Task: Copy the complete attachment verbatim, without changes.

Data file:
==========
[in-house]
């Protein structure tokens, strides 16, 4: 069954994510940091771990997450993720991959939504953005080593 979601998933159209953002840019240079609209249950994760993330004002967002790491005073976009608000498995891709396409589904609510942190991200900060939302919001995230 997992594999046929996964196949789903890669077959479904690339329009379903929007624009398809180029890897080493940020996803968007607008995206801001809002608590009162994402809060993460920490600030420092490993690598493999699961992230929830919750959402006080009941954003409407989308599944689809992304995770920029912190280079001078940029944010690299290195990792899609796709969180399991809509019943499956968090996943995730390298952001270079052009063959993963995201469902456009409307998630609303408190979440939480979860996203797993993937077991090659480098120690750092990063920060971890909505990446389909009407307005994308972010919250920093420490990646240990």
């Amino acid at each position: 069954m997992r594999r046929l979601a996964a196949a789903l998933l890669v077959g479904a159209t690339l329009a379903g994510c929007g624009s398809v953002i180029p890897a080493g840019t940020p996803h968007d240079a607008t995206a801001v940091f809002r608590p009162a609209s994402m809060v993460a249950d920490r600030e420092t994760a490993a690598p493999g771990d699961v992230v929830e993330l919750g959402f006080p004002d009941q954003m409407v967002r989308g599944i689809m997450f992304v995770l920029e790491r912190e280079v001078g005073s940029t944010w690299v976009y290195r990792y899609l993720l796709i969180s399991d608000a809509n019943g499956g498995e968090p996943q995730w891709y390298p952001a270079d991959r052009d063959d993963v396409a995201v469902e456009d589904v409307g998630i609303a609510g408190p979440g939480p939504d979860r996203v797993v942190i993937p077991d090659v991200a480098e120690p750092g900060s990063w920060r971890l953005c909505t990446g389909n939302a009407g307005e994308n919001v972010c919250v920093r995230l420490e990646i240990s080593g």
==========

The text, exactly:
[in-house]
């Protein structure tokens, strides 16, 4: 069954994510940091771990997450993720991959939504953005080593 979601998933159209953002840019240079609209249950994760993330004002967002790491005073976009608000498995891709396409589904609510942190991200900060939302919001995230 997992594999046929996964196949789903890669077959479904690339329009379903929007624009398809180029890897080493940020996803968007607008995206801001809002608590009162994402809060993460920490600030420092490993690598493999699961992230929830919750959402006080009941954003409407989308599944689809992304995770920029912190280079001078940029944010690299290195990792899609796709969180399991809509019943499956968090996943995730390298952001270079052009063959993963995201469902456009409307998630609303408190979440939480979860996203797993993937077991090659480098120690750092990063920060971890909505990446389909009407307005994308972010919250920093420490990646240990």
């Amino acid at each position: 069954m997992r594999r046929l979601a996964a196949a789903l998933l890669v077959g479904a159209t690339l329009a379903g994510c929007g624009s398809v953002i180029p890897a080493g840019t940020p996803h968007d240079a607008t995206a801001v940091f809002r608590p009162a609209s994402m809060v993460a249950d920490r600030e420092t994760a490993a690598p493999g771990d699961v992230v929830e993330l919750g959402f006080p004002d009941q954003m409407v967002r989308g599944i689809m997450f992304v995770l920029e790491r912190e280079v001078g005073s940029t944010w690299v976009y290195r990792y899609l993720l796709i969180s399991d608000a809509n019943g499956g498995e968090p996943q995730w891709y390298p952001a270079d991959r052009d063959d993963v396409a995201v469902e456009d589904v409307g998630i609303a609510g408190p979440g939480p939504d979860r996203v797993v942190i993937p077991d090659v991200a480098e120690p750092g900060s990063w920060r971890l953005c909505t990446g389909n939302a009407g307005e994308n919001v972010c919250v920093r995230l420490e990646i240990s080593g």